Smokers who try to quit would be more successful if they combined medication or nicotine-replacement therapy with behavioral counseling, finds a new review in The Cochrane Library. Few lifestyle changes deliver as many positive ...

Final word: Task force recommends against PSA-based screening for prostate cancer

May 21, 2012
Following a period for public comment, the United States Preventive Services Task Force (USPSTF) released its final recommendation for prostate cancer screening. The Task Force now recommends against PSA-based screening for ...

Recommended for you

Marijuana use may not aid patients in opioid addiction treatment

December 4, 2017
Many patients who are being treated for opioid addiction in a medication-assisted treatment clinic use marijuana to help manage their pain and mood symptoms.

For opiate addiction, study finds drug-assisted treatment is more effective than detox

November 23, 2017
Say you're a publicly insured Californian with an addiction to heroin, fentanyl or prescription narcotics, and you want to quit.

Study finds medical cannabis is effective at reducing opioid addiction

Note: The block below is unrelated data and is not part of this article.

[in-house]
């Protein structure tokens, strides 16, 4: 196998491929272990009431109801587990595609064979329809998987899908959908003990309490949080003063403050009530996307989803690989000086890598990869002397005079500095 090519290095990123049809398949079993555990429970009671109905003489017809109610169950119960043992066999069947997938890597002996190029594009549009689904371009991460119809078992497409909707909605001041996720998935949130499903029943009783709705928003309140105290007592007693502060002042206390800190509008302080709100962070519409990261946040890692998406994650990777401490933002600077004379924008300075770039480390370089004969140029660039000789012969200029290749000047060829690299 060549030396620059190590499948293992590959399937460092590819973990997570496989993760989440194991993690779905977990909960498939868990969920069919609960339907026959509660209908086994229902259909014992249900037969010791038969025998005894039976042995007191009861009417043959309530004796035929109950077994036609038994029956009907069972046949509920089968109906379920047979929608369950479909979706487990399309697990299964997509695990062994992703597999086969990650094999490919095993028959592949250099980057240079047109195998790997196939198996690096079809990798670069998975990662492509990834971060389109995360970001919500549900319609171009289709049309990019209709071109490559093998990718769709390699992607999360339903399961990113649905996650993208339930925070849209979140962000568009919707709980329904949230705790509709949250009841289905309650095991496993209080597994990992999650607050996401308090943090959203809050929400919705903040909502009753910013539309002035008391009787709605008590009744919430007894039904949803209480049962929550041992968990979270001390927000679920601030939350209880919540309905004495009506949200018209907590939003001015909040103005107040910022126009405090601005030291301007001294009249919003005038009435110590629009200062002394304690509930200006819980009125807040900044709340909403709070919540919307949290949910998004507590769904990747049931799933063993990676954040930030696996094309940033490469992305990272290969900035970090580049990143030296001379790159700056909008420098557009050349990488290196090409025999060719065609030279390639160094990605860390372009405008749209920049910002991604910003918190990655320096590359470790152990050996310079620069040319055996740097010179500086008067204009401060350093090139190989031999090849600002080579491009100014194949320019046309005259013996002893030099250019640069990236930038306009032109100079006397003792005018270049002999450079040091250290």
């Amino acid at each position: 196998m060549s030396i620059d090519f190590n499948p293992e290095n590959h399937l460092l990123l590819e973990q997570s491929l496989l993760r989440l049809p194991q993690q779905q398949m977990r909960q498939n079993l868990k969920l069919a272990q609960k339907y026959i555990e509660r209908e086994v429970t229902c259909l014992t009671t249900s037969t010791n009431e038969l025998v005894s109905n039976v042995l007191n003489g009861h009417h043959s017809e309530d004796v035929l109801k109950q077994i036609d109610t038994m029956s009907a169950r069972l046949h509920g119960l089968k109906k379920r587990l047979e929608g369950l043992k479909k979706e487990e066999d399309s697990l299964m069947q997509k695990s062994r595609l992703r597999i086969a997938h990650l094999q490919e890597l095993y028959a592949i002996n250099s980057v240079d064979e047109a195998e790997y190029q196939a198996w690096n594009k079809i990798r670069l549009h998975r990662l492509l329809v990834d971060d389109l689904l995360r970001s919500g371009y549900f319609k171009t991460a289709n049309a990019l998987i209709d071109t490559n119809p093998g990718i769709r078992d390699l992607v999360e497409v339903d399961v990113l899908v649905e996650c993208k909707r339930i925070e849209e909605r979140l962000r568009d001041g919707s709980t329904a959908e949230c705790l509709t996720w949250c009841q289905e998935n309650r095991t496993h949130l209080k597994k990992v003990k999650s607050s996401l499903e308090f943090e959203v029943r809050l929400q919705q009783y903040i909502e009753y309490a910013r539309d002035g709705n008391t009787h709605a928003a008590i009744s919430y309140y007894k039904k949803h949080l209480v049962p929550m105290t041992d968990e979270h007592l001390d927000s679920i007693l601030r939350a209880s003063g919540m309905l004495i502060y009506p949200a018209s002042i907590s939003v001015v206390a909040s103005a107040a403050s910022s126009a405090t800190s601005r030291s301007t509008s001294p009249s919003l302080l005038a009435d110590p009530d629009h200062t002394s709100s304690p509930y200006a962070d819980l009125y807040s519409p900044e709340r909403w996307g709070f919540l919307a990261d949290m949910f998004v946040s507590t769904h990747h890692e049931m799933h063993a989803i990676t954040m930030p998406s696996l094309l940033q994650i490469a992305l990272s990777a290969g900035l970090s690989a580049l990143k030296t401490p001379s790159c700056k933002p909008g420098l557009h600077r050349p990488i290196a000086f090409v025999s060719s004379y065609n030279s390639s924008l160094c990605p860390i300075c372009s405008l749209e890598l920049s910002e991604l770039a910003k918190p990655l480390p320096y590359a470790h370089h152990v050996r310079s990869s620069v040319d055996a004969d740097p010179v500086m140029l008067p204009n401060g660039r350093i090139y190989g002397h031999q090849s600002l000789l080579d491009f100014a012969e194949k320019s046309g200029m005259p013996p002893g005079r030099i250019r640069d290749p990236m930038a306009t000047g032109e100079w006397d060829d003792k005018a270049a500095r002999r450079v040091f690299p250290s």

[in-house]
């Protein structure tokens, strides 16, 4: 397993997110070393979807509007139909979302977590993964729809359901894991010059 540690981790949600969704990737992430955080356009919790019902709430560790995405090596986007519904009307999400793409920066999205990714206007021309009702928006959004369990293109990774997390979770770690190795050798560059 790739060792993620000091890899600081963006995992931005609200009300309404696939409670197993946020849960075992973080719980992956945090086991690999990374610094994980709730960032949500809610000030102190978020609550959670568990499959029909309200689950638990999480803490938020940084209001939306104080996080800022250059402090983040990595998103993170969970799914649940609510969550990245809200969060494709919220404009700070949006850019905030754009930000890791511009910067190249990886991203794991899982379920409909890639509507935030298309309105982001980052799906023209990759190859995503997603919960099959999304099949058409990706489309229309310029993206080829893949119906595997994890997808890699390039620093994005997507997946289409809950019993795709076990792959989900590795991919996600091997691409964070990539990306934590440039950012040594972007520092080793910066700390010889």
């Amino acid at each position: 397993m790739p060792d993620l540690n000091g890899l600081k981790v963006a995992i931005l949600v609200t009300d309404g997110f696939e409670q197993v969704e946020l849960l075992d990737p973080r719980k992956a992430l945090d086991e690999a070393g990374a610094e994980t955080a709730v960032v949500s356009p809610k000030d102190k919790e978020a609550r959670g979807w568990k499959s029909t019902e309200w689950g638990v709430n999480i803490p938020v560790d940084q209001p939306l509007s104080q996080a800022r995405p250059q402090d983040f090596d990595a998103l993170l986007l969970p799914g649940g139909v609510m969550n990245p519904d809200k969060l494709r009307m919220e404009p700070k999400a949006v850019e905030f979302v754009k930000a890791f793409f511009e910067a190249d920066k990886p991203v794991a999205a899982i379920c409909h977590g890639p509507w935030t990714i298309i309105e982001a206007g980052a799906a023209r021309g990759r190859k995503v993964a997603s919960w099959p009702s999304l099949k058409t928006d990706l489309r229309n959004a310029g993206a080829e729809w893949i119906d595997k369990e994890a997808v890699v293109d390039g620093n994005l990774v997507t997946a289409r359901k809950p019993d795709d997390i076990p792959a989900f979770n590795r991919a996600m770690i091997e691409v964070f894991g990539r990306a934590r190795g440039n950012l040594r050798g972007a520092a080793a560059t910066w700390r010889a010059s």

November 17, 2017
A new study conducted by researchers at The University of New Mexico, involving medical cannabis and prescription opioid use among chronic pain patients, found a distinct connection between having the legal ability to use ...

Insomnia linked to alcohol-use frequency among early adolescents, says new psychology study

November 8, 2017
Insomnia is linked to frequency of alcohol use among early adolescents, according to new Rutgers University–Camden research.

Large declines seen in teen substance abuse, delinquency

October 25, 2017
More than a decade of data indicates teens have become far less likely to abuse alcohol, nicotine and illicit drugs, and they also are less likely to engage in delinquent behaviors, such as fighting and stealing, according ...

Trying to get sober? NIH offers tool to help find good care

October 3, 2017
The phone calls come—from fellow scientists and desperate strangers—with a single question for the alcohol chief at the National Institutes of Health: Where can my loved one find good care to get sober?

0 comments

Please sign in to add a comment. Registration is free, and takes less than a minute. Read more

Click here to reset your password.
Sign in to get notified via email when new comments are made.